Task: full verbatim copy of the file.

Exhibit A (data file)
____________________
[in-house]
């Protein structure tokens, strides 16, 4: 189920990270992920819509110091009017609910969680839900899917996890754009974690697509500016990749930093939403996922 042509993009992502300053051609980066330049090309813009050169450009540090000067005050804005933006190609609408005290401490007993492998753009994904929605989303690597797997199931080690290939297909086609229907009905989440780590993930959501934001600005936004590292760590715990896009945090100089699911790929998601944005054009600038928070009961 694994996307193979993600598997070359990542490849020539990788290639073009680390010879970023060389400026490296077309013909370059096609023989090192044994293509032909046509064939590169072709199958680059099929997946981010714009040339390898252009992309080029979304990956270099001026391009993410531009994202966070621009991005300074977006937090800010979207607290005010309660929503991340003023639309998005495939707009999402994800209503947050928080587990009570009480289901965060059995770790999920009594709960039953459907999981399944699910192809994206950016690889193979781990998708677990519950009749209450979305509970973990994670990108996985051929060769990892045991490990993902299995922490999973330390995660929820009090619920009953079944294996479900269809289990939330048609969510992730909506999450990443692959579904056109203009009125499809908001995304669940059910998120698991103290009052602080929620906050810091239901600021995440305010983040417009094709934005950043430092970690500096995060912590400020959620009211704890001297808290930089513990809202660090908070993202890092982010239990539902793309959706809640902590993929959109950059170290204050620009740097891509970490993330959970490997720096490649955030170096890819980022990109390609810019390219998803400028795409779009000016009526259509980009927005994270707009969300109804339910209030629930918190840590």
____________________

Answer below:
[in-house]
């Protein structure tokens, strides 16, 4: 189920990270992920819509110091009017609910969680839900899917996890754009974690697509500016990749930093939403996922 042509993009992502300053051609980066330049090309813009050169450009540090000067005050804005933006190609609408005290401490007993492998753009994904929605989303690597797997199931080690290939297909086609229907009905989440780590993930959501934001600005936004590292760590715990896009945090100089699911790929998601944005054009600038928070009961 694994996307193979993600598997070359990542490849020539990788290639073009680390010879970023060389400026490296077309013909370059096609023989090192044994293509032909046509064939590169072709199958680059099929997946981010714009040339390898252009992309080029979304990956270099001026391009993410531009994202966070621009991005300074977006937090800010979207607290005010309660929503991340003023639309998005495939707009999402994800209503947050928080587990009570009480289901965060059995770790999920009594709960039953459907999981399944699910192809994206950016690889193979781990998708677990519950009749209450979305509970973990994670990108996985051929060769990892045991490990993902299995922490999973330390995660929820009090619920009953079944294996479900269809289990939330048609969510992730909506999450990443692959579904056109203009009125499809908001995304669940059910998120698991103290009052602080929620906050810091239901600021995440305010983040417009094709934005950043430092970690500096995060912590400020959620009211704890001297808290930089513990809202660090908070993202890092982010239990539902793309959706809640902590993929959109950059170290204050620009740097891509970490993330959970490997720096490649955030170096890819980022990109390609810019390219998803400028795409779009000016009526259509980009927005994270707009969300109804339910209030629930918190840590």